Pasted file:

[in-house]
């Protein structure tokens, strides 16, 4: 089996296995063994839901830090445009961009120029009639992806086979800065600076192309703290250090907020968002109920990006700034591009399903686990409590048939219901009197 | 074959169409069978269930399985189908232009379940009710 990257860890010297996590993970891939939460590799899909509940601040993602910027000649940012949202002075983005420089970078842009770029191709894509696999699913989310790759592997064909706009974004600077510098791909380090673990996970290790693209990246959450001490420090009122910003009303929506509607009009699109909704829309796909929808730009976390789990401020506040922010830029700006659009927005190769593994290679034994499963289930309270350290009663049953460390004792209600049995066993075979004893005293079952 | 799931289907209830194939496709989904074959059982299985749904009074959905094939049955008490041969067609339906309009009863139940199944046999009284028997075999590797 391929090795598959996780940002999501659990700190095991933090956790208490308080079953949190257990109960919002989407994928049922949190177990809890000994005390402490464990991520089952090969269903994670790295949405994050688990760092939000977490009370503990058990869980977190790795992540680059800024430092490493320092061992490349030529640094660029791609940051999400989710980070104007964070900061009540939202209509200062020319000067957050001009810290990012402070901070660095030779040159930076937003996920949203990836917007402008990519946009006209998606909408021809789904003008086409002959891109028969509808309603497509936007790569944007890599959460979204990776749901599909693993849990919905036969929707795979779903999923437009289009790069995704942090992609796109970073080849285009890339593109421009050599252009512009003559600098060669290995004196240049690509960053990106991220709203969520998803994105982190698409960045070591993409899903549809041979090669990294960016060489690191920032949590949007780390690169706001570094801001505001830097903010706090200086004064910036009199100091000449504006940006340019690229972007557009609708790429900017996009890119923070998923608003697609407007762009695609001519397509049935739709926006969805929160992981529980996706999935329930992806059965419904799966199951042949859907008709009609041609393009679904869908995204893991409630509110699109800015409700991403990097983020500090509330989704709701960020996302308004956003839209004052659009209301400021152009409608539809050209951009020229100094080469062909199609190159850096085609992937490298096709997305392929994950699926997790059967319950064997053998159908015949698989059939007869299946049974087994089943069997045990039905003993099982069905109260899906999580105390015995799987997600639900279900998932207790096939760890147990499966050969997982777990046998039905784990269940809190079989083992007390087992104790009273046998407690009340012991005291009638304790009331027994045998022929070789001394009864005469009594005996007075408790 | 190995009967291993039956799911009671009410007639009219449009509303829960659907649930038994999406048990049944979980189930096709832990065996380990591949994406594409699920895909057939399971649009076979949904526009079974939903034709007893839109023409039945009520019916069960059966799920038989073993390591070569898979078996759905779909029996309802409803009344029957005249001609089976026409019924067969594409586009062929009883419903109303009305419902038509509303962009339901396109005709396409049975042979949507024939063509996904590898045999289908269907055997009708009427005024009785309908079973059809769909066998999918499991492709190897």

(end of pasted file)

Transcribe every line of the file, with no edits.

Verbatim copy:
[in-house]
């Protein structure tokens, strides 16, 4: 089996296995063994839901830090445009961009120029009639992806086979800065600076192309703290250090907020968002109920990006700034591009399903686990409590048939219901009197 | 074959169409069978269930399985189908232009379940009710 990257860890010297996590993970891939939460590799899909509940601040993602910027000649940012949202002075983005420089970078842009770029191709894509696999699913989310790759592997064909706009974004600077510098791909380090673990996970290790693209990246959450001490420090009122910003009303929506509607009009699109909704829309796909929808730009976390789990401020506040922010830029700006659009927005190769593994290679034994499963289930309270350290009663049953460390004792209600049995066993075979004893005293079952 | 799931289907209830194939496709989904074959059982299985749904009074959905094939049955008490041969067609339906309009009863139940199944046999009284028997075999590797 391929090795598959996780940002999501659990700190095991933090956790208490308080079953949190257990109960919002989407994928049922949190177990809890000994005390402490464990991520089952090969269903994670790295949405994050688990760092939000977490009370503990058990869980977190790795992540680059800024430092490493320092061992490349030529640094660029791609940051999400989710980070104007964070900061009540939202209509200062020319000067957050001009810290990012402070901070660095030779040159930076937003996920949203990836917007402008990519946009006209998606909408021809789904003008086409002959891109028969509808309603497509936007790569944007890599959460979204990776749901599909693993849990919905036969929707795979779903999923437009289009790069995704942090992609796109970073080849285009890339593109421009050599252009512009003559600098060669290995004196240049690509960053990106991220709203969520998803994105982190698409960045070591993409899903549809041979090669990294960016060489690191920032949590949007780390690169706001570094801001505001830097903010706090200086004064910036009199100091000449504006940006340019690229972007557009609708790429900017996009890119923070998923608003697609407007762009695609001519397509049935739709926006969805929160992981529980996706999935329930992806059965419904799966199951042949859907008709009609041609393009679904869908995204893991409630509110699109800015409700991403990097983020500090509330989704709701960020996302308004956003839209004052659009209301400021152009409608539809050209951009020229100094080469062909199609190159850096085609992937490298096709997305392929994950699926997790059967319950064997053998159908015949698989059939007869299946049974087994089943069997045990039905003993099982069905109260899906999580105390015995799987997600639900279900998932207790096939760890147990499966050969997982777990046998039905784990269940809190079989083992007390087992104790009273046998407690009340012991005291009638304790009331027994045998022929070789001394009864005469009594005996007075408790 | 190995009967291993039956799911009671009410007639009219449009509303829960659907649930038994999406048990049944979980189930096709832990065996380990591949994406594409699920895909057939399971649009076979949904526009079974939903034709007893839109023409039945009520019916069960059966799920038989073993390591070569898979078996759905779909029996309802409803009344029957005249001609089976026409019924067969594409586009062929009883419903109303009305419902038509509303962009339901396109005709396409049975042979949507024939063509996904590898045999289908269907055997009708009427005024009785309908079973059809769909066998999918499991492709190897």